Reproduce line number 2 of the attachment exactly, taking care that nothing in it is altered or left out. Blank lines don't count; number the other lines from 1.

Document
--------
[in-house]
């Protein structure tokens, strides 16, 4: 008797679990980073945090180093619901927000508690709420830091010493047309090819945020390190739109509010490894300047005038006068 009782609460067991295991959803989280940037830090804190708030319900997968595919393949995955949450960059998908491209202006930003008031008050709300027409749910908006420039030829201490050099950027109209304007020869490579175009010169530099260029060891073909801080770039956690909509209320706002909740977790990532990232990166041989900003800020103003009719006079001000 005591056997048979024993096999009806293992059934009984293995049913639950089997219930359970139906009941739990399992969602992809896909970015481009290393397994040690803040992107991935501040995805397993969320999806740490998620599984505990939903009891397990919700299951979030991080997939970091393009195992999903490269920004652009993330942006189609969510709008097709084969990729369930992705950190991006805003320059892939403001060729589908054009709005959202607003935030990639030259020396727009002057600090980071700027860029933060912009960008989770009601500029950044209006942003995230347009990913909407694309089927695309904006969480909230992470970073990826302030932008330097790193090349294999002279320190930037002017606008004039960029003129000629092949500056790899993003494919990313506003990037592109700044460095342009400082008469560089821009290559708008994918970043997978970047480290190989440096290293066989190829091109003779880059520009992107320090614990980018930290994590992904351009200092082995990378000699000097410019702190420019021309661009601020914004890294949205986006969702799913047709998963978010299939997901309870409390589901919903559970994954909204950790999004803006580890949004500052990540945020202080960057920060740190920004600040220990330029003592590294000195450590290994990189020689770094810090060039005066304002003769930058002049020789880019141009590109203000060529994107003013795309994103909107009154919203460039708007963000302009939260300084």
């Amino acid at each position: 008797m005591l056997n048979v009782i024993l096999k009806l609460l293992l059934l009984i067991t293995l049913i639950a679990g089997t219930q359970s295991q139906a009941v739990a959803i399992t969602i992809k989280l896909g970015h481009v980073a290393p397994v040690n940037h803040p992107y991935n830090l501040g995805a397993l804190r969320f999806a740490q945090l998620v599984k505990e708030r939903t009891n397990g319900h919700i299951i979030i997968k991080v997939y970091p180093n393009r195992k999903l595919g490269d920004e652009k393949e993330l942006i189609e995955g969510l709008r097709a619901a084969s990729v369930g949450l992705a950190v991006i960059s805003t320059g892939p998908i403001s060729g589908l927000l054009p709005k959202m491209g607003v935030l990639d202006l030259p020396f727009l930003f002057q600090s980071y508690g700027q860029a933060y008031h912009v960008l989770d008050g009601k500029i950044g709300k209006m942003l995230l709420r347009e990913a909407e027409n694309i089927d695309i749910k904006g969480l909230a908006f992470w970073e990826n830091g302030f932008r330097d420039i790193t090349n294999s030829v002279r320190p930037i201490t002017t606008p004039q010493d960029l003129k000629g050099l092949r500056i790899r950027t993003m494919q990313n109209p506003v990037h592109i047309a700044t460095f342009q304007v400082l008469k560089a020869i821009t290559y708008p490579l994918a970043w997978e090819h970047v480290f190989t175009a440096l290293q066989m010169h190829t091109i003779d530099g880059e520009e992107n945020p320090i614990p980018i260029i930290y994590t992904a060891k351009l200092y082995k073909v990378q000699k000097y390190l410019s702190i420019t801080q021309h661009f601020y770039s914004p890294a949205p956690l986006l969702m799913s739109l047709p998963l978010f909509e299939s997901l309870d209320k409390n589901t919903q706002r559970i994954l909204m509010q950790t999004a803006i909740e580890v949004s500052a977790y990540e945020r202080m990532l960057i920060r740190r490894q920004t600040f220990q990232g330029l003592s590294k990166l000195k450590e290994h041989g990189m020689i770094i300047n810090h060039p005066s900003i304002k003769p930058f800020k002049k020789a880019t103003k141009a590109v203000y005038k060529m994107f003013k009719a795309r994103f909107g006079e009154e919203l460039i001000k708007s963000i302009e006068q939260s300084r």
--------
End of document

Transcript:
């Protein structure tokens, strides 16, 4: 008797679990980073945090180093619901927000508690709420830091010493047309090819945020390190739109509010490894300047005038006068 009782609460067991295991959803989280940037830090804190708030319900997968595919393949995955949450960059998908491209202006930003008031008050709300027409749910908006420039030829201490050099950027109209304007020869490579175009010169530099260029060891073909801080770039956690909509209320706002909740977790990532990232990166041989900003800020103003009719006079001000 005591056997048979024993096999009806293992059934009984293995049913639950089997219930359970139906009941739990399992969602992809896909970015481009290393397994040690803040992107991935501040995805397993969320999806740490998620599984505990939903009891397990919700299951979030991080997939970091393009195992999903490269920004652009993330942006189609969510709008097709084969990729369930992705950190991006805003320059892939403001060729589908054009709005959202607003935030990639030259020396727009002057600090980071700027860029933060912009960008989770009601500029950044209006942003995230347009990913909407694309089927695309904006969480909230992470970073990826302030932008330097790193090349294999002279320190930037002017606008004039960029003129000629092949500056790899993003494919990313506003990037592109700044460095342009400082008469560089821009290559708008994918970043997978970047480290190989440096290293066989190829091109003779880059520009992107320090614990980018930290994590992904351009200092082995990378000699000097410019702190420019021309661009601020914004890294949205986006969702799913047709998963978010299939997901309870409390589901919903559970994954909204950790999004803006580890949004500052990540945020202080960057920060740190920004600040220990330029003592590294000195450590290994990189020689770094810090060039005066304002003769930058002049020789880019141009590109203000060529994107003013795309994103909107009154919203460039708007963000302009939260300084």